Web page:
As the fall approached I began having the dream again, sometimes in vivid color, sight and sound and other times just blurry images and a fast fading, foggy memory of it upon awakening.
Then this morning I snapped awake feeling frantic and agitated.
I lay in the dark listening through the bedroom door as my aging and now slightly demented dog, Wiley, padded back and forth across the living room floor.
Then there was the slap, slap of the doggy door as she went outside to continue her rounds.
I struggled with my fleeting memory as the dream evaporated with the slowly brightening room.
From outside I heard our newspaper land in the driveway and the delivery truck speed away.
One thing I knew, it was essentially the same every time, reliving the actual events, but with an unnerving twist.
We were out on our hunt, having drawn tags for cow elk, up in the high country above Eagles Nest.
I was there with my buddies, Mikey Giddings and his uncle and Glenn Jaramillo and his son.
It was our second year in a row hunting in this location.
The year before we had been very successful and stocked our freezers full of good, lean organic meat (see related story here).
But this second year was different and I haven’t told the story until now.
We had been scouting at dusk along a forest road crossing the valley floor when we came across a herd headed back up the mountain.
They crossed the road right in front of our trucks.
“You know where I’ll be tomorrow morning,” Glenn said.
The elk were following an old logging road and we talked excitedly about our plan to catch them coming down or going back up again in the morning when the hunt officially began.
We were there at first light, Mikey on the far left up on a little knoll watching the draw that spread out before us into a large meadow.
I was hiding in the tree line a couple hundred yards away, covering the middle of the meadow, right where the logging road began its climb up the mountain.
And Glenn and Jonathan went ahead, around another tree covered knoll, to the cover the other side of the meadow.
As we waited, a few trucks motored by loaded with hunters heading off into the forest and the grey light of dawn gave way to the sun.
The elk should be moving off the watering holes and meadows down below us and heading back uphill soon, I thought as I waited.
Then a rifle shot cracked through the air and Glenn was on the radio.
“I got one,” he whispered.
They had slipped in right before us, coming up the draw and skirting the meadow by walking through an opposing tree line.
Glenn was in the right spot to see them working their way across us and picked off a young, antlerless, male.
We went back to camp and got to work skinning it and were eating grilled tenderloin with fried onions by lunch.
The next day brought a good dusting of snow which help revealed plenty of tracks and sign all over the valley floor, up the logging roads and on top of the mountain.
But we weren’t having any luck at all in actually seeing them.
So the next day we climbed the mountain in my little four wheel drive Geo Tracker with Glenn riding shotgun, bouncing up and over the rock strewn logging roads, and we went looking for them.
For miles we drove along snow covered forest roads, enjoying the beauty of the frosted mountain, the late afternoon sunshine and discovering new places.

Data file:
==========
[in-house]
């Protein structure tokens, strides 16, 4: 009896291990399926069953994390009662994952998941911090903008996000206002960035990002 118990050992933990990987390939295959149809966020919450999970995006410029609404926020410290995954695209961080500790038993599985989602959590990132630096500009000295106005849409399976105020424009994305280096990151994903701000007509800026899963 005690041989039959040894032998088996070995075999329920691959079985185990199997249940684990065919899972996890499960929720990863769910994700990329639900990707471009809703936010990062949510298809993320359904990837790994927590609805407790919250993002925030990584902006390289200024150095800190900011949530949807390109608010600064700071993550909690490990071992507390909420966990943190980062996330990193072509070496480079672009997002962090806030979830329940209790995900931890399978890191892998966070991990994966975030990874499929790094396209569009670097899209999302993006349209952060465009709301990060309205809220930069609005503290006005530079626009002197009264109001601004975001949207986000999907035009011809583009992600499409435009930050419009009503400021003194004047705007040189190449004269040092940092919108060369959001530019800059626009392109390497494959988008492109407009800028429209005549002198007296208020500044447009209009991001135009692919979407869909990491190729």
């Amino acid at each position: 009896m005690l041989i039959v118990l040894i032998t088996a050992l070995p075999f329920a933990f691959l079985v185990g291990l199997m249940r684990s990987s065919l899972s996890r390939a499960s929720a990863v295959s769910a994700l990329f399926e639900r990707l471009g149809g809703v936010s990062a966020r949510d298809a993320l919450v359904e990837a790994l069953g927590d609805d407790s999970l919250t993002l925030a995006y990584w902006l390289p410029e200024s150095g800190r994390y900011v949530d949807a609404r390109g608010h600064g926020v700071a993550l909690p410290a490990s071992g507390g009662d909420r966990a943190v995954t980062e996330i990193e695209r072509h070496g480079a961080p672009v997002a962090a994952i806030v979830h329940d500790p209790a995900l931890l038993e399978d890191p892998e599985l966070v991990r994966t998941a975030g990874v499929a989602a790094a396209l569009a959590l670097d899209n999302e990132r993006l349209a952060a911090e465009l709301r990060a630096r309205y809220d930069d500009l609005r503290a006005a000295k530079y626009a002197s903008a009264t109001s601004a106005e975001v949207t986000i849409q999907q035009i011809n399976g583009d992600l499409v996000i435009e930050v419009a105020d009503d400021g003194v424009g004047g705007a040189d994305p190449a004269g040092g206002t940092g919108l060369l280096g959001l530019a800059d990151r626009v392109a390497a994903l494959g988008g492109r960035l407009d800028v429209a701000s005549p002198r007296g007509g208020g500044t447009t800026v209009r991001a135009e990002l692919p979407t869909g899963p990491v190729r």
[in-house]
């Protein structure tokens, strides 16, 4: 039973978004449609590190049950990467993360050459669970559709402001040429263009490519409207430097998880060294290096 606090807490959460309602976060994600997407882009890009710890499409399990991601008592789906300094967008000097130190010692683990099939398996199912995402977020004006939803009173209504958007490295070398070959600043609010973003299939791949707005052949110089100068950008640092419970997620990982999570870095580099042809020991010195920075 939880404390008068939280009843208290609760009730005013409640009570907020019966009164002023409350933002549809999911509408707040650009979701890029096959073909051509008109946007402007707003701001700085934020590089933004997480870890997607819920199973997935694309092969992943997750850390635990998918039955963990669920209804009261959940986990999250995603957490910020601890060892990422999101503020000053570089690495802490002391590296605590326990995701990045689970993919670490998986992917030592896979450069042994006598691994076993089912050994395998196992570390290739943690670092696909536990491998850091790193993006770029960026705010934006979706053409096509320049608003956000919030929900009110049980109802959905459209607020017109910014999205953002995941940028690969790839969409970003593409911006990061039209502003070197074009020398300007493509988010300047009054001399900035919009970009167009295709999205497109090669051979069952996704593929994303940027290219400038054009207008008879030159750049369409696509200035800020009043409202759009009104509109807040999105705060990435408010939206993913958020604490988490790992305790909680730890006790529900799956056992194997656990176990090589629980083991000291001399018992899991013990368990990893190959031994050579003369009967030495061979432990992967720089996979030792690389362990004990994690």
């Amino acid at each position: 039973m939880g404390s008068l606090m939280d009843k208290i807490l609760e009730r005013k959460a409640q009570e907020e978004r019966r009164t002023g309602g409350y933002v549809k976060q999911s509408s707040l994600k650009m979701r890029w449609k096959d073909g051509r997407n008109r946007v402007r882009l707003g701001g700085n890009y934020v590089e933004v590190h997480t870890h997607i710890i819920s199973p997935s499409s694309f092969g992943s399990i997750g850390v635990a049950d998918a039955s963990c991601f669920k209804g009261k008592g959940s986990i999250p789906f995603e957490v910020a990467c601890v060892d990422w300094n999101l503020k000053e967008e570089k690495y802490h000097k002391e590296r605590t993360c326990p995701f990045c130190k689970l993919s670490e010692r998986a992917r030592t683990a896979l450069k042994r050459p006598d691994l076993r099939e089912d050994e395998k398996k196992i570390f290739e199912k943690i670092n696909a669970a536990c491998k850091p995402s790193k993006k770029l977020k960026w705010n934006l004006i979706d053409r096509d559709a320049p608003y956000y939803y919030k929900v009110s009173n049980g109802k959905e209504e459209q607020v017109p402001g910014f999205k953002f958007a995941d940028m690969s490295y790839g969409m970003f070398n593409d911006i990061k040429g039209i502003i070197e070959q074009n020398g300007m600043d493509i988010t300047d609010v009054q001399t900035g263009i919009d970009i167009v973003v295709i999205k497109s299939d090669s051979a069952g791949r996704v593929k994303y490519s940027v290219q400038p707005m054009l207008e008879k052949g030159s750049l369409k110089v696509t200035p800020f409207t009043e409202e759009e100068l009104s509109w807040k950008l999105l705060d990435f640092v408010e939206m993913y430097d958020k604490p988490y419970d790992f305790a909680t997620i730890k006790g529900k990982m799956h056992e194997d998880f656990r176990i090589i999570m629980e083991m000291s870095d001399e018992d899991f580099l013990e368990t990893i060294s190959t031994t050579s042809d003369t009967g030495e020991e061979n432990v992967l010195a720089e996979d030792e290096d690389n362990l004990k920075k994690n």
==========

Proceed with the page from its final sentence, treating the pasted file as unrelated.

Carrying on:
Then we came across a wide meadow on the uphill side of the road. A little, two track, jeep trail ran up through it.
Glenn advised me to follow it.
We dropped the transmission into low gear and began idling up the muddy trail.
On our right a deeply forested hill rose, shaded from the sun and still covered in snow.
To our left, scrub oak, evergreen shrubs and stands of aspen bathed in the sunshine.
As we motored on up the meadow, she came out of the south facing treeline and began across the trail.
Glenn swore as I slowly came to a halt, turned off the engine and applied the parking brake.
She was now standing in the middle of the trail, just at the crest of the hill, broadside and looking straight at us.
Glenn swore again as I slowly pushed open the driver’s side door and eased my Dad’s model 1898, Springfield Armory, 30.-40. Krag from between the front seats.
I dropped to a knee, rested the rifle in the crook of the door frame and thumbed off the safety.
I couldn’t believe she was still there when I sighted down the barrel.
Glenn hissed, “shoot her, damn it.”
I took a breath, held it and then began steadily pulling the trigger.
Then she suddenly leaped off the road and bounded towards the safety of the snow covered pines.
I still had her in my sights when I heard a shout in my head.
“Run, girl, run!”
That’s when I usually snap awake.
This morning I lay there thinking, again, why I never took that shot.
I could take some solace in the fact that I hadn’t taken a risky shot, that we didn’t have to follow a wounded animal off into the woods, near dark, in the hopes we could recover her body.
I did the right thing I argued to myself and others after the hunt.
I just didn’t feel comfortable taking the shot.
But someone couldn’t help but snicker that maybe I would have if I had only been carrying my camera.
So as we prepare for this year’s hunt, in the same place for the same animals, I wonder about that shout in my head.
Did that happen or was it really just a dream?
After the elk had escaped that day we had gone up into the tree line and found their beds amid the grass, some still warm, their pellets soft and moist, we’d just missed them.
Maybe she’d slept late that afternoon and was the last to leave.
Maybe she’d been dreaming too.
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